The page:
Editor in Chief Dr KK Aggarwal, Padma Shri Awardee Dated:10 November,2019
WHO short-term health risks of female genital mutilation
●Severe pain. Cutting the nerve ends and sensitive genital tissue causes extreme pain. The healing period is also painful.
●Excessive bleeding (hemorrhage). Can result if the clitoral artery or other blood vessel is cut.
●Shock. Can be caused by pain, infection and/or haemorrhage.
●Genital tissue swelling. Due to inflammatory response or local infection.
●Infections. May spread after the use of contaminated instruments (e.g. use of same instruments in multiple genital mutilation operations), and during the healing period.
●Human immunodeficiency virus (HIV). The direct association between FGM and HIV remains unconfirmed, although the cutting of genital tissues with the same surgical instrument without sterilization could increase the risk for transmission of HIV between girls who undergo female genital mutilation together.
●Urination problems. These may include urinary retention and pain passing urine. This may be due to tissue swelling, pain or injury to the urethra.
●Impaired wound healing. Can lead to pain, infections and abnormal scarring.
●Death. Death can result from infections, including tetanus, as well as haemorrhage that can lead to shock.
● Mental health problems. The pain, shock and the use of physical force during the event, as well as a sense of betrayal when family members condone and/or organize the practice, are reasons why many women describe FGM as a traumatic event.
Drug Recalls: Be Healthy, Be Safe
Reproduced from: http://www.indialegallive.com/medicine/drug-recalls-be-healthy-be-safe-73777, published October 18, 2019
The Drugs and Cosmetics Act has rules for product recalls, complaints and adverse reactions but lacks uniform recall procedure. The government is now drafting new guidelines in this regard
A drug recall is the most effective way to protect the public from a defective or potentially harmful drug. A recall can be voluntary or statutory. Dozens of medications for high blood pressure were recalled over the past several months as federal investigators discovered potentially cancer-causing impurities in them. These common prescription drugs include valsartan, losartan and irbesartan in different combinations and from different manufacturers. ....read more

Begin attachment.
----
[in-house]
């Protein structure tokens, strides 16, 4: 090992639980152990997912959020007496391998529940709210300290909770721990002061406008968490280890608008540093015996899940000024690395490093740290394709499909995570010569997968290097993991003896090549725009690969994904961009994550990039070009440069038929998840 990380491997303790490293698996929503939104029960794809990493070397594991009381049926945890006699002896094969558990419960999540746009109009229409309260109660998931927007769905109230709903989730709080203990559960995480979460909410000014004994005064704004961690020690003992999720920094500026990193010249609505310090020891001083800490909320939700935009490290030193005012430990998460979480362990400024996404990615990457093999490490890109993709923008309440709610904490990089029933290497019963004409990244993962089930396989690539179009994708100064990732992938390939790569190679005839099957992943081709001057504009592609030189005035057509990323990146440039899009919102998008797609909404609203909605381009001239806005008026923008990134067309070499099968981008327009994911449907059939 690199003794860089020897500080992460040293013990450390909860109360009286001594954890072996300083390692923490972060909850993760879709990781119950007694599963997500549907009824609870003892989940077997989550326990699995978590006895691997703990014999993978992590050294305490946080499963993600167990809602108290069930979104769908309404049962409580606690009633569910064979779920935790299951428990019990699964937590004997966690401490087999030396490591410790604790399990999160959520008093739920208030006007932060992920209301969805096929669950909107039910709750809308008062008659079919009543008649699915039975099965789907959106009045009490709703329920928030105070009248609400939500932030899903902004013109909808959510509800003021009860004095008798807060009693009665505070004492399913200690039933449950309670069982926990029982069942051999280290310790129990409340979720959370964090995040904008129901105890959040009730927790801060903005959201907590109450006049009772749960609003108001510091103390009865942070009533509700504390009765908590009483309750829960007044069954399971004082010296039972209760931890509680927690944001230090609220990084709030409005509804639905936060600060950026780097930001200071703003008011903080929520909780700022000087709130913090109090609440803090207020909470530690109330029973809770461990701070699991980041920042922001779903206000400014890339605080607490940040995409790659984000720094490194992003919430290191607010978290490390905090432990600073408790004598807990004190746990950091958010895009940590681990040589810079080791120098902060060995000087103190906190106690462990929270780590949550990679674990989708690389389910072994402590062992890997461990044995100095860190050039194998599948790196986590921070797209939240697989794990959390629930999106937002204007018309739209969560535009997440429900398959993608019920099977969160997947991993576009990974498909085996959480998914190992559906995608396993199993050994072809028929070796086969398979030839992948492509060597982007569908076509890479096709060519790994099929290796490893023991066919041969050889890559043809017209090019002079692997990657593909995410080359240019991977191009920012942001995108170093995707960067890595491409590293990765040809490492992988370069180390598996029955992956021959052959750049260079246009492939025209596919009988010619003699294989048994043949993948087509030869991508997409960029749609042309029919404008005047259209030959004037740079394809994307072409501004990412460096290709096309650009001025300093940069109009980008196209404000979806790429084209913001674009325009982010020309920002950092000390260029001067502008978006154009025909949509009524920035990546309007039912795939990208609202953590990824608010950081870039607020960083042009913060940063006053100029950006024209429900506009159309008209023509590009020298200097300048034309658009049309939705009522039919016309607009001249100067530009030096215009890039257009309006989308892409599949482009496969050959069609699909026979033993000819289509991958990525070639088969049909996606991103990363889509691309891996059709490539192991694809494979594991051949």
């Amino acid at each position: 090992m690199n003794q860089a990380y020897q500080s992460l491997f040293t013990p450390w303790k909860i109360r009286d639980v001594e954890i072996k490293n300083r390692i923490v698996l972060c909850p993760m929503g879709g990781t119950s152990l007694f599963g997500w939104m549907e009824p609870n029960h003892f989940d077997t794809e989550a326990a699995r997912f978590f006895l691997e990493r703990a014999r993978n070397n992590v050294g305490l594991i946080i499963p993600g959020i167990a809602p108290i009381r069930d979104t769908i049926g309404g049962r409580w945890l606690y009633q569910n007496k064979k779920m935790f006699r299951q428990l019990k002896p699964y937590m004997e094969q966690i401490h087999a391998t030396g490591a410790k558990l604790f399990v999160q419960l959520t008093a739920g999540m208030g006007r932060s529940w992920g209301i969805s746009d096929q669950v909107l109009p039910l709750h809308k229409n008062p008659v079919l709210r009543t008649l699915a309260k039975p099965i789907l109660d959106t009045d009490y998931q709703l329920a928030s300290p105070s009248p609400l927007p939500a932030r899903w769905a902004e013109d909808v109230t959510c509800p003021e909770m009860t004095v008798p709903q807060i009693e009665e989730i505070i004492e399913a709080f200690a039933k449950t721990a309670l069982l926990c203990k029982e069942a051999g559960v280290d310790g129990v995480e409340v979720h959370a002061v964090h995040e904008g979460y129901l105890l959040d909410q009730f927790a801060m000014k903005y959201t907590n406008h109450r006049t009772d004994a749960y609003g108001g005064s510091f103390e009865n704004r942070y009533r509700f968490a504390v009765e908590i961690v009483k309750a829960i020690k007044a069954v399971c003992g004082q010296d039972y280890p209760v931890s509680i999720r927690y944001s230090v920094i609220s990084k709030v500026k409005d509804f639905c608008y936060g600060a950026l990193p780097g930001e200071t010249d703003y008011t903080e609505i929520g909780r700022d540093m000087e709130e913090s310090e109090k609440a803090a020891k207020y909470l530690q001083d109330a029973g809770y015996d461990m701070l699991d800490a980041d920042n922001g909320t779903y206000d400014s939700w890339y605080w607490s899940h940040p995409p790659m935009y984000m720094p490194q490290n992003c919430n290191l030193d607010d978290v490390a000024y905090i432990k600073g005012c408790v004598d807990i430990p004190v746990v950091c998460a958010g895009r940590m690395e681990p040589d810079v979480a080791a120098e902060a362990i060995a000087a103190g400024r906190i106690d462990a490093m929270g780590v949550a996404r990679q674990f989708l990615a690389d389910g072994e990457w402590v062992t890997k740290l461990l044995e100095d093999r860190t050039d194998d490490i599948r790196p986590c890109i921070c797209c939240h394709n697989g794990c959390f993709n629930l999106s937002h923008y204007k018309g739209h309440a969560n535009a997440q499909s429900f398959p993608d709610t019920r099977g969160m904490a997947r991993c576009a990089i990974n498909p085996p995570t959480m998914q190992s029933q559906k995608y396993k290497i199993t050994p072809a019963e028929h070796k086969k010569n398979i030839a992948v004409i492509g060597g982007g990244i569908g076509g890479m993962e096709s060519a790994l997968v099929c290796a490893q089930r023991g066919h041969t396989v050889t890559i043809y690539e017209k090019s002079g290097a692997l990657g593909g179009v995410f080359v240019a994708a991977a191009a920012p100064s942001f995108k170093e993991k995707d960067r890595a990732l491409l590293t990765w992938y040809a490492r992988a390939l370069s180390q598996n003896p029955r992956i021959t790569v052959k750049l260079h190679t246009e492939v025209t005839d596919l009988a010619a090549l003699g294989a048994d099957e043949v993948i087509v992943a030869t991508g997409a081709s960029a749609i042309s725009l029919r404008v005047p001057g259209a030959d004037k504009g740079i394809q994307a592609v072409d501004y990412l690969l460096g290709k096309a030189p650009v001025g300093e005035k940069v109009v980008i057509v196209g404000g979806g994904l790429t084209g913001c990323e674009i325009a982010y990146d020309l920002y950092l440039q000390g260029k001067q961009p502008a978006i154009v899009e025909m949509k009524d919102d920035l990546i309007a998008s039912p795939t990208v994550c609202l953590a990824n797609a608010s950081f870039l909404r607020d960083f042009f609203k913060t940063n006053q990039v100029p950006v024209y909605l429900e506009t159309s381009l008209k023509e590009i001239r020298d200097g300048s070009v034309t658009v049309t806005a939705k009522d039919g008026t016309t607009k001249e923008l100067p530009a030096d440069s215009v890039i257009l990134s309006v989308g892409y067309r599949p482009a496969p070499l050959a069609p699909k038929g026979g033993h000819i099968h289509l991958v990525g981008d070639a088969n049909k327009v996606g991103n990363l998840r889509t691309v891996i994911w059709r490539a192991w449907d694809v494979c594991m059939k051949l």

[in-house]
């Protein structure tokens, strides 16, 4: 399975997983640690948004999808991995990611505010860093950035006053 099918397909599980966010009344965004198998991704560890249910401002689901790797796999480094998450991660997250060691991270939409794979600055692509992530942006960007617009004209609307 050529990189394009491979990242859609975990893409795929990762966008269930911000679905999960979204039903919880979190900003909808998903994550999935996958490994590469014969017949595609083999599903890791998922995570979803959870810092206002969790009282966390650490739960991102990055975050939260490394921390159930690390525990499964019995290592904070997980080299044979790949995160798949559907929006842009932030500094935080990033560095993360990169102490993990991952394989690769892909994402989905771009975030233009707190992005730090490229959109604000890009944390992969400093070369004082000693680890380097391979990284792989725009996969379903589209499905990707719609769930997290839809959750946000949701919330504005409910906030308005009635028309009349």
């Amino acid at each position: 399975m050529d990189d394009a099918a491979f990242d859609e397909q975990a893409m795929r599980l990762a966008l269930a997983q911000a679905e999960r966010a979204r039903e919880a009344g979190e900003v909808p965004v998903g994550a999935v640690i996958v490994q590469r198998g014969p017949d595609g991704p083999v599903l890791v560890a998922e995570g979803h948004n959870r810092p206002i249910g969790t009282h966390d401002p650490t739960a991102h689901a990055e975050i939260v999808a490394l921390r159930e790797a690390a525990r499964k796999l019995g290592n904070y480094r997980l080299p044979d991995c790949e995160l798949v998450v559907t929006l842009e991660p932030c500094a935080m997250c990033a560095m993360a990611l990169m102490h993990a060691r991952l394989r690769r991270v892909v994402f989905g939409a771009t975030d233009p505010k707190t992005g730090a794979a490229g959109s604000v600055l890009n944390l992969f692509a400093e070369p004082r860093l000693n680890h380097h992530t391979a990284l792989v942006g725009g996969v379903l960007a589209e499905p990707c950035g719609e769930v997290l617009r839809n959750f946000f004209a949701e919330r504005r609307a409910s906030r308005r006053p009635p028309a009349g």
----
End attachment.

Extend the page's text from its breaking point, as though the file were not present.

Choosing Wisely: Choose ultrasound as the preferred initial test for suspected appendicitis
The American Academy of Pediatrics (AAP) Section on Surgery’s Subcommittee on Education and Delivery of Surgical Care has selected the top five topics for the Choosing Wisely list for pediatric surgery.
The five procedures are:
1.Avoid the routine use of whole-body computed tomography (CT) scanning in pediatric trauma patients.
2.Avoid using CT scans as the first method of evaluating suspected appendicitis; ultrasound should be the preferred initial test performed. ....read more
The Five Interior Powers
To be in a state of happiness, bliss and ananda is what the ultimate goal of life is. Everybody is born with certain inherent powers, which if cultivated in the right direction will lead to inner happiness.
The ancient Shiva Sutra text talks about the concept of Shiva and Shakti. Shiva is silence, Shakti is power; Shiva is creativity, Shakti is creation; Shiva is love, Shakti is loving. ....read more
Healthcare News Monitor
ET Bureau-Teena Thacker
NEW DELHI: Have you ever bought a medicine only to return home and discover that the brand name is correct, the packaging is same, but the drug is not what you wanted? The brand name Medzole, for example, is used to market different kinds of medicines. It could be an anti-fungal and also an antibiotic. Vitamin B capsules by Curewell Drugs and Ridley Life Science have the same brand name Bevital. There are many such instances that often pose the risk of improper treatment if it goes unnoticed. The government has geared up to resolve the confusion, restricting companies from using same brand names for different drugs. The health ministry has proposed to make an amendment in the Drugs and Cosmetics Rules to include a provision for regulating brand names by the central licensing authority and has issued a notification on this. “The companies get approval for their drugs on the generic name, which leaves room for duplication. Once the new notification comes into effect, the companies will have to get the trade names registered and also certify to the government that to the best of their knowledge there is no other product available in the market with the same brand name,” a senior government official said. The manufacturer will have to furnish an undertaking in Form 51to the licensing authority to the effect that a similar brand name is not in existence and it would not lead to any confusion or deception in the market. Trade names of drugs are now controlled neither by the licencing authority, nor the trademarks office, which leaves the companies free to manufacture and sell different drugs under the same trade names. The top drug advisory board had discussed the matter in November last year and suggested amendment to the Drugs and Cosmetic Rules 1945 to include the provisions for regulating brand names/ trade names by the Central and State Licensing Authorities.